What with the fish, clams, and crabs, a plan soon hatched to have a seafood buffet on the dock at 18:00. With the banquet time set, the balance of the day revolved around cleaning the fish, cleaning and boiling the crabs, and then preparing the feast.

Initially, three boats and ten people were involved, but it later grew into four boats and 13 people. Dick, on Windrush II, befriended a local resident from Meyers Chuck (there are only five of them) who brought over a 20-foot long spruce plank which, covered with towels, became the banquet table on the dock.


Seafood Fest, Meyer's Chuck Alaska


When 18:00 rolled around the offerings completely filled the entire plank, I mean table. Windrush II contributed all of the crabs, sourdough rolls, and a fantastic northwest cioppino with some of Guy's fish, clams, and shrimp in a spicy tomato sauce. From Andanté, Tracey prepared a salad and veggies, and I sautéed white fish with a crab stock and white wine sauce. Spindrift, from New Zealand, brought a tomato salad and something they described as 'beach asparagus'--tiny mini-strands of something green that looked like asparagus, which they harvested from ... the beach. I wasn't too thrilled about the beach asparagus, expecting it to taste like seaweed. But to my surprise, it tasted like, well, asparagus.

We all started around 18:00, and kept going for several hours. Half way through, the sailboat Dancer pulled in. (We had previously met them in Butedale.) And so they also joined in. There was plenty of food left, including lots of crab. I sat next to Dick on the edge of the dock. As we worked our way through the crab (I consumed an entire one myself), we simply tossed the shells over our shoulders into the water, where the parts became food for other creatures on the bottom.


Karl, Chris, & Guy
Meyer's Chuck Sing-a-long


After dinner I don't know what came over me, but I brought out my guitar and several Beatles song books. A sing-along erupted on the dock, with some folks joining in, others just listening and tapping their feet, and others staring, in amazement, admiring the fearlessness and bravery that superceded talent and practice. Since much of the music was far beyond the vocal range of all male participants, we had to attempt it in falsetto. (Imagine the Beatles sung ala. Bee Gees.)

The feast-turned-concert was ended by an act of God, namely rain. We all retreated to the sanctity of our cabins, and large stacks of dishes.

Wednesday June 16

Windrush II's starter arrived via float plane. And after reinstalling it, the engine started the first time. Impressive. Andanté left Meyers Chuck around 12:45, and we ran immediately into 3-4 foot seas and 21-24 knot winds, bursting to 27. In these conditions it required some time to rig the port and starboard lifelines, and then set sail. Andanté pounded and rocked while we took a good amount of spray over the bow. We set a reefed main and genoa, and then turned to a broad reach, north in Ernest Channel. By the time all of this was done, and we were accurately on course, the wind died significantly, but not before Guy and Tracey got an opportunity to experience a common emotion among sailors in these conditions: fear.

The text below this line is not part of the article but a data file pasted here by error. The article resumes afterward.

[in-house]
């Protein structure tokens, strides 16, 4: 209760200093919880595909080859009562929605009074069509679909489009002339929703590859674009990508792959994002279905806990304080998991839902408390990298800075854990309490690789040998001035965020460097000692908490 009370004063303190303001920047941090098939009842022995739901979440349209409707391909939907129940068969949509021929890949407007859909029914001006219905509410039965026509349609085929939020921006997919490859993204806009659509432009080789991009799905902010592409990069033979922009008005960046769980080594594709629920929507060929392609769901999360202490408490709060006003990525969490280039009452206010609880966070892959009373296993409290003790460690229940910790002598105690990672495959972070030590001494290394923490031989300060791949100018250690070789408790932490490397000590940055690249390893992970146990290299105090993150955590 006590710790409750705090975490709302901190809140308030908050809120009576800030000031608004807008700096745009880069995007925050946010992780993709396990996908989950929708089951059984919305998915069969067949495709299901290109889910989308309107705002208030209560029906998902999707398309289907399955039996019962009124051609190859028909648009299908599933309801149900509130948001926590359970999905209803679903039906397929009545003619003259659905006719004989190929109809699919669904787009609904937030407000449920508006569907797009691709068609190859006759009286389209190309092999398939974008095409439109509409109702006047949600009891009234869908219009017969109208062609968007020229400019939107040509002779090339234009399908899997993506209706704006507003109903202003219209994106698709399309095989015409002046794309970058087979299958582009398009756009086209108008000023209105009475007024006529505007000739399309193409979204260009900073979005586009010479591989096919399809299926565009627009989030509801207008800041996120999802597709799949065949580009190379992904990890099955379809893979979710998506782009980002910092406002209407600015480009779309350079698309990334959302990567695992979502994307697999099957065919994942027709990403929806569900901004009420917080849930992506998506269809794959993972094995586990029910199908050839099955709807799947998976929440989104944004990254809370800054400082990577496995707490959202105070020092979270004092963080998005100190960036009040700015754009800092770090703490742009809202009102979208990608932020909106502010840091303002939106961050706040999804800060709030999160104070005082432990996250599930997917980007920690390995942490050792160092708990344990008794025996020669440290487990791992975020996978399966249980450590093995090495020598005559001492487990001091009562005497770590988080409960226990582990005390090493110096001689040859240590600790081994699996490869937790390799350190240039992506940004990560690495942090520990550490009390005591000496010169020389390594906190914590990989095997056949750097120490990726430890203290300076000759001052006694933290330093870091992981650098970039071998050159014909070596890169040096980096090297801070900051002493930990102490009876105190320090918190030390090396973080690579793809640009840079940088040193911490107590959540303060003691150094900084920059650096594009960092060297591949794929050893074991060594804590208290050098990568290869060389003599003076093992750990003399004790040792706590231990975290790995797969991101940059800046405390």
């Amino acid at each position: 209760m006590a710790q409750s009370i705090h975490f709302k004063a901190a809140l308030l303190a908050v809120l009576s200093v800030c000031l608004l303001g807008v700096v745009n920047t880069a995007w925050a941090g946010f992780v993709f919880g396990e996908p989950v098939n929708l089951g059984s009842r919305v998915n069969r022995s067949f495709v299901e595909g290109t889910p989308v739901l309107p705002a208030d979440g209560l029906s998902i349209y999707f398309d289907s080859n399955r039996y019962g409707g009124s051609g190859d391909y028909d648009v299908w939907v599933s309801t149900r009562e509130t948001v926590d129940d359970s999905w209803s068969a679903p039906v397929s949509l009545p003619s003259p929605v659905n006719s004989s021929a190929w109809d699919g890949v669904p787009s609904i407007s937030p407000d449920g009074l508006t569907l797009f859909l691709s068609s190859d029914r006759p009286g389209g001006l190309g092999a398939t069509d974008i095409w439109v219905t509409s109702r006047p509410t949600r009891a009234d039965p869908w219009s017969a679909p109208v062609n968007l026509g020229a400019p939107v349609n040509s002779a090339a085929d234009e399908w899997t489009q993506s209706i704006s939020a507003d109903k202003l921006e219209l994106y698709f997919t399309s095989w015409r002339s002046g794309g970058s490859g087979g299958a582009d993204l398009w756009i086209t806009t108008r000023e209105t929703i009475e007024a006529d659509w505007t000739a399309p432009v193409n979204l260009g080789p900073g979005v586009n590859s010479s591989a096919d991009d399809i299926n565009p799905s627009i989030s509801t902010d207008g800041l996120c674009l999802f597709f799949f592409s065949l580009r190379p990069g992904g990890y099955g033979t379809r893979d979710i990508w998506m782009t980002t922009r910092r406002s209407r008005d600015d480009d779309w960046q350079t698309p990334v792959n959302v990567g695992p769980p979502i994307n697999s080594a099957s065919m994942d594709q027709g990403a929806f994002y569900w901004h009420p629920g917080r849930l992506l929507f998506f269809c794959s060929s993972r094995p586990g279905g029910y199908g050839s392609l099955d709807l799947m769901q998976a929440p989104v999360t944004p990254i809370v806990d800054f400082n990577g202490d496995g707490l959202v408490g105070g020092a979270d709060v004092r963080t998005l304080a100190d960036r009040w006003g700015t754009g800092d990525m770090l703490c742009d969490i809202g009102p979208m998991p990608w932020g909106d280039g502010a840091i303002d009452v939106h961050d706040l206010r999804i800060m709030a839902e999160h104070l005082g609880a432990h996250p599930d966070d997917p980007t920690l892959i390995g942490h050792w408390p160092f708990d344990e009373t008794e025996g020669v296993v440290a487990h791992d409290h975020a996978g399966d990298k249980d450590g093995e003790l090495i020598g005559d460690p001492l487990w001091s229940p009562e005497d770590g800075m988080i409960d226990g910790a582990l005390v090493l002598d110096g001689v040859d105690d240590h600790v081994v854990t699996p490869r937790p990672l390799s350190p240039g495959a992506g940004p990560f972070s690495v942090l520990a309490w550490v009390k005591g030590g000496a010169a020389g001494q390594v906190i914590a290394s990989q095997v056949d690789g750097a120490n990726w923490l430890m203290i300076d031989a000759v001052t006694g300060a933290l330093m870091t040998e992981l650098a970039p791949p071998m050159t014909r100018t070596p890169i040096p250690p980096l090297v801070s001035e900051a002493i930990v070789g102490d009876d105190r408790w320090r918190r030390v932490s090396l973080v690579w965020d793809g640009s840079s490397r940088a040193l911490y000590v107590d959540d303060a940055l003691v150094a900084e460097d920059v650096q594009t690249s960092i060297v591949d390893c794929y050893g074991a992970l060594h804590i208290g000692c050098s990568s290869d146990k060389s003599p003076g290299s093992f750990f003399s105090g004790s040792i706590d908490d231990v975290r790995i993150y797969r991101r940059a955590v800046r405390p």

18:10 Anchored in Frosty Bay. The cruising guide book indicated that this bay was home to 40 seals, but the seals must not have read the book because they were long gone. As we entered the bay we saw about 1/2 dozen crab traps, so I felt sure that we could succeed in harvesting some ourselves.

Hauling up the trap after two hours in 60 feet of water, I got very excited as it neared the surface. Seeing an abundance of orange color, I congratulated myself on mastering the skill, expertise, and knowledge required to bring in such a catch. After all, I could feel the weight of the catch straining on the line. As the trap broke the surface, I stared in amazement to see a huge starfish clinging to the outside of the trap. This guy was about 3-1/2 feet in diameter from starpoint-to-starpoint. He was trying hard to get at the bait inside, but when he neared the surface, he simply let go, leaving me with an empty trap.

Thursday June 17

We departed Frosty Bay at 9:45 heading for Wrangell, which we made uneventfully at 15:30. According to our cruising guide, Wrangell started as a stockage built by the Russians in 1834 to prevent encroachment by Hudson's Bay Company traders. The guide book goes on to say "Less sophisticated than other historic southeast towns, Wrangell has the feel of the Alaska frontier." This is a glamorous way of saying that Wrangell's 1800 residents fish, log, and drive very loud pickup trucks. Even if your pickup truck is relatively quiet, you make it loud by stomping on the gas pedal, even for short distances like two to three feet. In addition, the women in Wrangell are as large as the men, have deep husky voices, and any one of them could easily whomp me in a competitive sport, such as arm wrestling.

It required all of five minutes to walk Wrangell's main street, after which we decided that we had seen it all. We did stop into a local bar where Wrangell's residents had gathered to award prizes for a recent sports fishing competition. But there were so many big-armed women in there that I just decided to leave as quickly as I had arrived--backing out carefully towards the door.

Up Next ...

Log #8—Wrangell Narrows